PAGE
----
The British National Union of Journalists has denounced the latest cutbacks at the BBC, which will see 140 jobs eliminated in the news division over the next year. NUJ General Secretary Michelle Stanistreet lashed out at BBC director general Mark Thompson, accusing him of engaging in "shabby, behind-closed-doors" dealings with the David Cameron government. "The top quality journalism we expect from the BBC is under severe threat. There will be fewer original news packages and more repeats." Published reports have suggested that the BBC intends to eliminate 500 positions as part of its "Delivering Quality First" strategy. Stanistreet indicate that the union plans to recommend to Thompson's successor that he reverse the cuts. "When times are tough, the money should be used to protect creative content and quality news journalism," she said.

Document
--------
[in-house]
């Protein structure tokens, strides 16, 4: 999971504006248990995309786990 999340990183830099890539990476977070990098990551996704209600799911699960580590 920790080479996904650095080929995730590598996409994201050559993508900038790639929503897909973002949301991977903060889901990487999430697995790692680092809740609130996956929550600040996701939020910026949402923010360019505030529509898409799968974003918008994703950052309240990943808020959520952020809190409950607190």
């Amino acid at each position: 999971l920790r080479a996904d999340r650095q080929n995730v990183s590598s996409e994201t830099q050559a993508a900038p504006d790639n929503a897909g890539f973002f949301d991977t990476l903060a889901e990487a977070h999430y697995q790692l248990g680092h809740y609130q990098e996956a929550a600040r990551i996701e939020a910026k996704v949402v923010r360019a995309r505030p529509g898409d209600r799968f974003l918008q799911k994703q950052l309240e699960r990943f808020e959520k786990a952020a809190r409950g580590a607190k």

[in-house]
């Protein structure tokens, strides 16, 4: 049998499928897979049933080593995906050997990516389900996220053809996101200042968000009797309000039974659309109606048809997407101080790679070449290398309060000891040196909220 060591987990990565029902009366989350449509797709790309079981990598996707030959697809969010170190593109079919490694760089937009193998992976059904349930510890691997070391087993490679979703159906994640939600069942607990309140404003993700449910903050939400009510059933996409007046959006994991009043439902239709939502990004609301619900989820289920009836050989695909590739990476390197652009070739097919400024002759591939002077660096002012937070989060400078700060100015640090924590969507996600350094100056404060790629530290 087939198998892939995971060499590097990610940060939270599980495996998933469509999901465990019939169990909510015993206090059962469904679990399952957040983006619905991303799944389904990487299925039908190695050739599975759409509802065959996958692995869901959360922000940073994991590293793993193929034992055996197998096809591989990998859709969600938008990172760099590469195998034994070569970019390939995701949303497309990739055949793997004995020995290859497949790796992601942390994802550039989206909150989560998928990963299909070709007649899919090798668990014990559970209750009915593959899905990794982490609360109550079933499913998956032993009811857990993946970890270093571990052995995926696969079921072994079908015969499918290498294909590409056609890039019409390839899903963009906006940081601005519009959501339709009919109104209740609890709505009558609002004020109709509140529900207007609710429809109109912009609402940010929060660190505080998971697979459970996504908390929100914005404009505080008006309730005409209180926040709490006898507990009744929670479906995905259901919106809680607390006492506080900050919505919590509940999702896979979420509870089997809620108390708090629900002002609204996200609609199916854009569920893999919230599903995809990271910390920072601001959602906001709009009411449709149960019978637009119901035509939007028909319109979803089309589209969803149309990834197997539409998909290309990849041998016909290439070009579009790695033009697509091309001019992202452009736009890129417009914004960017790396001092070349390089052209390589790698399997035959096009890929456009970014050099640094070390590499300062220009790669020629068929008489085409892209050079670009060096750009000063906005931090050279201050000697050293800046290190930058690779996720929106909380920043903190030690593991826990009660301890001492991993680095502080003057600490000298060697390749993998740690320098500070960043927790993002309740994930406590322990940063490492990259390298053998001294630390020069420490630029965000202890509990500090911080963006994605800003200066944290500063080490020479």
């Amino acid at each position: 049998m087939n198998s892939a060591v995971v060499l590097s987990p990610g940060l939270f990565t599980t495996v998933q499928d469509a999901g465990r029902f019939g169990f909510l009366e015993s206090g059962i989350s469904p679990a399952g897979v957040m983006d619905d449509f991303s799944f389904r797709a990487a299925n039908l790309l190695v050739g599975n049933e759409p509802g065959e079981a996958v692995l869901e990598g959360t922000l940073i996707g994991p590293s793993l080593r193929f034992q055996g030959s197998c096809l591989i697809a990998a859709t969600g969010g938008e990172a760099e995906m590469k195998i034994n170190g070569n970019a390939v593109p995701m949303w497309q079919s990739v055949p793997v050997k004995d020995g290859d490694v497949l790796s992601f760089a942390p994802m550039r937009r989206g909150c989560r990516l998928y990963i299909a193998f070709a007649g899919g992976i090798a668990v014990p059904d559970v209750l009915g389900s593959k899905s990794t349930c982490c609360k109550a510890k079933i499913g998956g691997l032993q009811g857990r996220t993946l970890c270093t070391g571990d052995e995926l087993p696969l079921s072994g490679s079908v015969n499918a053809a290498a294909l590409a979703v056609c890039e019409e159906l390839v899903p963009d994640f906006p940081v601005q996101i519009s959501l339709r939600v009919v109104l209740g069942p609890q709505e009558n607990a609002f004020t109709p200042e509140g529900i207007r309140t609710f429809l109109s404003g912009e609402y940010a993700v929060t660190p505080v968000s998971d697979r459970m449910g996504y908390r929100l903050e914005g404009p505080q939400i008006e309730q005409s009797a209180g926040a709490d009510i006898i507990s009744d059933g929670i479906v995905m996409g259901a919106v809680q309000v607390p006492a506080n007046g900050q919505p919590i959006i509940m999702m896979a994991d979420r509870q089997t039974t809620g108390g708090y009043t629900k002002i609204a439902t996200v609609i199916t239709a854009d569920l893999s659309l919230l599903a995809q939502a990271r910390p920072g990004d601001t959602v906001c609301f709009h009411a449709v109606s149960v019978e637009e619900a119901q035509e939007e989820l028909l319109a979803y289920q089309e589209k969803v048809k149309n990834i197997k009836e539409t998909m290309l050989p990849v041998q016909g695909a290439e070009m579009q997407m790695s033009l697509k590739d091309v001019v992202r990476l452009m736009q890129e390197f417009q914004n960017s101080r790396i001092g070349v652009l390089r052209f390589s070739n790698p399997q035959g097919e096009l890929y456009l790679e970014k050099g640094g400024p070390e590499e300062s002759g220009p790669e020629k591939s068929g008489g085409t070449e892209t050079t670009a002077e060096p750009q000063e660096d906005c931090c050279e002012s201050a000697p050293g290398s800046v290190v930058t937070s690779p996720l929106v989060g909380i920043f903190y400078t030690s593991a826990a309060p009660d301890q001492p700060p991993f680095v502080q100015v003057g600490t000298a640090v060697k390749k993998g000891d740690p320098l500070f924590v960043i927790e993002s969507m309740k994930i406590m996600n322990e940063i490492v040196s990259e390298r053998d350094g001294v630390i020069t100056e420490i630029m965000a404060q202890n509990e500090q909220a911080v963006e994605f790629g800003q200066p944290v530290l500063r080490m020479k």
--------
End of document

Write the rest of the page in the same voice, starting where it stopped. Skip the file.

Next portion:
ICAHN ON HIS LIONSGATE DEBACLE "YOU CAN'T WIN 'EM ALL" Carl Icahn, who dumped nearly all his shares of Lionsgate last August for about $7 per share, only to see it rise to more than double that amount in recent days following the success of Lionsgate's The Hunger Games , has waxed philosophical about his unlucky move, which cost him $345 million. Icahn, who at one point was the studio's largest shareholder, with a 33-percent stake, said during an interview with CNBC on Tuesday, "You can't win 'em all, and I sent those guys an email congratulating them." For nearly two years Icahn had waged a relentless takeover battle, accusing the studio's CO, Jon Feltheimer, and its vice chairman, Michael Burns, of overspending and taking on risky investments in movies instead of safer ones in television. "You know, it's very hard to pick stocks," he said, "but it's impossible I think to pick the right movie, and we just looked at the numbers, and when it was $7, unless Lionsgate had that big hit, there would be problems, I thought, so we took that opportunity. And obviously -- and I congratulated them -- we were wrong." Icahn insisted, however, that his miscue on Lionsgate did not significantly hurt his investment company, pointing out that his portfolio appreciated 35 percent last year and that it would have risen only 2 percent more if he had held on to his Lionsgate shares.